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Quantifying Change: Instructor's Guide

Main Ideas

Students' Task

Estimated Time: 15 minutes

When first introduced to the Partial Derivative Machines, the central system was hidden from students through the use of a “black box”. With only the knowledge that there were two strings extending from this box, students were asked to determine:

  • The properties of the system that can be controlled.
  • The properties of the system that can be measured.
  • The number of independent properties of the system.

  • Prerequisite Knowledge

    • Familiarity with Derivatives
    • Familiarity with Integrals


    Activity: Introduction

    Activity: Student Conversations

    Activity: Wrap-up

    Students worked briefly in groups to answer this prompt and then were brought back together for a class discussion. During the wrap-up discussion, students listed a number of controllable properties including the position of the central system relative to the center of the board, the forces applied to the system, and the amount the system was stretched in either direction. Students decided it was possible to measure $x_1$ and $x_2$ by taking values for the positions of the flags, and to measure $F_1$ and $F_2$ by noting the mass hung from the relevant string.

    Many students did not realize however that the tension in a particular string is not equivalent to the weight hung from that string if the corresponding knob is locked since the mass becomes irrelevant when the string is pinned down. Most students also determined that only two of these properties could be controlled independently and that manipulating a pair of parameters caused a responsive change in the other parameters.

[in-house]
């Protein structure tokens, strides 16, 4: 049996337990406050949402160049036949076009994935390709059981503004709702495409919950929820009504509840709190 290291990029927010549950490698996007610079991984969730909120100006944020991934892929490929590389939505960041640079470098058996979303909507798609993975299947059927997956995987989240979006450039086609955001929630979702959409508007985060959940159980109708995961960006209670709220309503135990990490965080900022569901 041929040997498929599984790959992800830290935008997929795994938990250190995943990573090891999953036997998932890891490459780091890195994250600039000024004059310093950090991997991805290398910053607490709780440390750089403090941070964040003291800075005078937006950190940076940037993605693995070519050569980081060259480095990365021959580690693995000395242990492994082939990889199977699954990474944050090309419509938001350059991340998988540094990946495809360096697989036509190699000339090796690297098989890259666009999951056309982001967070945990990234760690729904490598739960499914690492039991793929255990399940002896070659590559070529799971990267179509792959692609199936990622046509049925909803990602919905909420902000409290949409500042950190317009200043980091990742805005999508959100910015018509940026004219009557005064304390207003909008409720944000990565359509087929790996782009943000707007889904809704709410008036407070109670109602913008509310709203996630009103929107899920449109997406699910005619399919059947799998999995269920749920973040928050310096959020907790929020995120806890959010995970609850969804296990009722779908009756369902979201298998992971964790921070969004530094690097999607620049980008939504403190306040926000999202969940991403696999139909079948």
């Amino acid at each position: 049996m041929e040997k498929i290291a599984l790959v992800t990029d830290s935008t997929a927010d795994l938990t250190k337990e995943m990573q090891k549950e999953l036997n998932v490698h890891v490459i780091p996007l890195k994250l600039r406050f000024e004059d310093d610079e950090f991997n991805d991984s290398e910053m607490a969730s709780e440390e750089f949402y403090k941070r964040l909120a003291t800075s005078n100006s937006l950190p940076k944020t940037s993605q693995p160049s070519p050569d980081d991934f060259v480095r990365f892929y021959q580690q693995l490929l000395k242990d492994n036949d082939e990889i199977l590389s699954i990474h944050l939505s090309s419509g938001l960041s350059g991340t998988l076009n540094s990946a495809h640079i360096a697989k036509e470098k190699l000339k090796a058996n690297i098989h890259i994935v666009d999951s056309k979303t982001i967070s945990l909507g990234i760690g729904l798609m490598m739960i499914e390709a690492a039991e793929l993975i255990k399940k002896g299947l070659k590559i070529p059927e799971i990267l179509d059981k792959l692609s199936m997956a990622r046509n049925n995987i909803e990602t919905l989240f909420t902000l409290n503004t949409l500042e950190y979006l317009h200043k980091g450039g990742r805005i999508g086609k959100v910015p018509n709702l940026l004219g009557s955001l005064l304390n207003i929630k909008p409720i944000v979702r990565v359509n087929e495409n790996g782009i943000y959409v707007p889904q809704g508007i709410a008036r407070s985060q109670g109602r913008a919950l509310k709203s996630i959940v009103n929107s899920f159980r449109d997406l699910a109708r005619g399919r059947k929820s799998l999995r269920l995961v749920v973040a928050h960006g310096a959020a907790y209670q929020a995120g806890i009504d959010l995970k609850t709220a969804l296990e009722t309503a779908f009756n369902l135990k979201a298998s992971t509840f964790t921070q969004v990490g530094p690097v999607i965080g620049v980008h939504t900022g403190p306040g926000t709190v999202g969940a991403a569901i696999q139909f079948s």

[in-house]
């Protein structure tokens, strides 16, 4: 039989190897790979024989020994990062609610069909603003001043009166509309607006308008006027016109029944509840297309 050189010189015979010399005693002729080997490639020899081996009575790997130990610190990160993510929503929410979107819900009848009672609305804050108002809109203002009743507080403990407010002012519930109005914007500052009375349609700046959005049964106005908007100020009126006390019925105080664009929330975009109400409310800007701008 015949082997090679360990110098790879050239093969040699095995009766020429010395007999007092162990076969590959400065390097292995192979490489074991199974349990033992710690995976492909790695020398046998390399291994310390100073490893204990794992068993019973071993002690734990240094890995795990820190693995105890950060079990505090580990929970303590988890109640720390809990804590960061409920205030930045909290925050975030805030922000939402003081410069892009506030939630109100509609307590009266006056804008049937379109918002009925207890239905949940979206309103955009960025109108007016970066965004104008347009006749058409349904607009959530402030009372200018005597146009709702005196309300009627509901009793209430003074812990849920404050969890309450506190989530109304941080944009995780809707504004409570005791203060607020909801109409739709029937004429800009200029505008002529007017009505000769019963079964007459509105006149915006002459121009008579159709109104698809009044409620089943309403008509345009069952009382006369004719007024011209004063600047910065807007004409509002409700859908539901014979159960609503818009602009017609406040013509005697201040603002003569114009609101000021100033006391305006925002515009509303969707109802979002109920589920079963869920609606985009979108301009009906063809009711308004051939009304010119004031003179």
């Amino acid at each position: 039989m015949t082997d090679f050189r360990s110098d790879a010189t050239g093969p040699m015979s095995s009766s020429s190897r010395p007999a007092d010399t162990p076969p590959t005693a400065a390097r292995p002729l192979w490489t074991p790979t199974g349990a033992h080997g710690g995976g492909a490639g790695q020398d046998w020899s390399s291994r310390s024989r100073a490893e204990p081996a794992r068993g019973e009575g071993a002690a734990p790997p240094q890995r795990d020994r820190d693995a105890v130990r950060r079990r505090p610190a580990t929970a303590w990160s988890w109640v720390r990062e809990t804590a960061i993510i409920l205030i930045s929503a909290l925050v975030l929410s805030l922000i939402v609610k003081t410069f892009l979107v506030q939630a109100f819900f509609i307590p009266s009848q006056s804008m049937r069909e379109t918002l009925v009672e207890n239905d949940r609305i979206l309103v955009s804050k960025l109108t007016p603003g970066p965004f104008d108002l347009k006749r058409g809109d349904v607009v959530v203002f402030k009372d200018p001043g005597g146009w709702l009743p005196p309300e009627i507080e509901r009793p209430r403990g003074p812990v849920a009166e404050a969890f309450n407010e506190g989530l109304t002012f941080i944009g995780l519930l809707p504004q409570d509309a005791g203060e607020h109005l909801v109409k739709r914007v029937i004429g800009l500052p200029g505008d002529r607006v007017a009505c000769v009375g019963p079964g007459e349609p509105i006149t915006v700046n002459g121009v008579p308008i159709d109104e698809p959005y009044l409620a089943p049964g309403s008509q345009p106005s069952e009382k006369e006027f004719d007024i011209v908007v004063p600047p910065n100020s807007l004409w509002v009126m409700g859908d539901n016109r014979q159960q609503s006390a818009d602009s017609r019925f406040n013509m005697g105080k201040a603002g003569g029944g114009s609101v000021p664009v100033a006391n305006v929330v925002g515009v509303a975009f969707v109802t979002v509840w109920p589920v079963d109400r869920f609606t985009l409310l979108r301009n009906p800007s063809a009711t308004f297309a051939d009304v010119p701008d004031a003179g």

This activity is the first activity of the Partial Derivative Machine (PDM) Sequence on measuring partial derivatives and potential energy. This sequence uses the Partial Derivative Machine (PDM).

    • Follow-up activities:
      • Isowidth and Isoforce Stretchability: In this small group activity, students are challenged to measure a given partial derivative with the PDM.
      • Easy and Hard Derivatives: This small group activity asks students to write each partial derivative that can be formed from $x_1$, $x_2$, $F_1$, and $F_2$ and then categorize each as “hard” or “easy” to measure on the PDM.
      • Legendre Transforms on the PDM: In this small group activity, students get a chance to work with physical analogues of Legendre transforms.
      • Potential Energy of an Elastic System: In this integrated laboratory activity, students use the PDM to determine the change in potential energy between two states of a nonlinear system.

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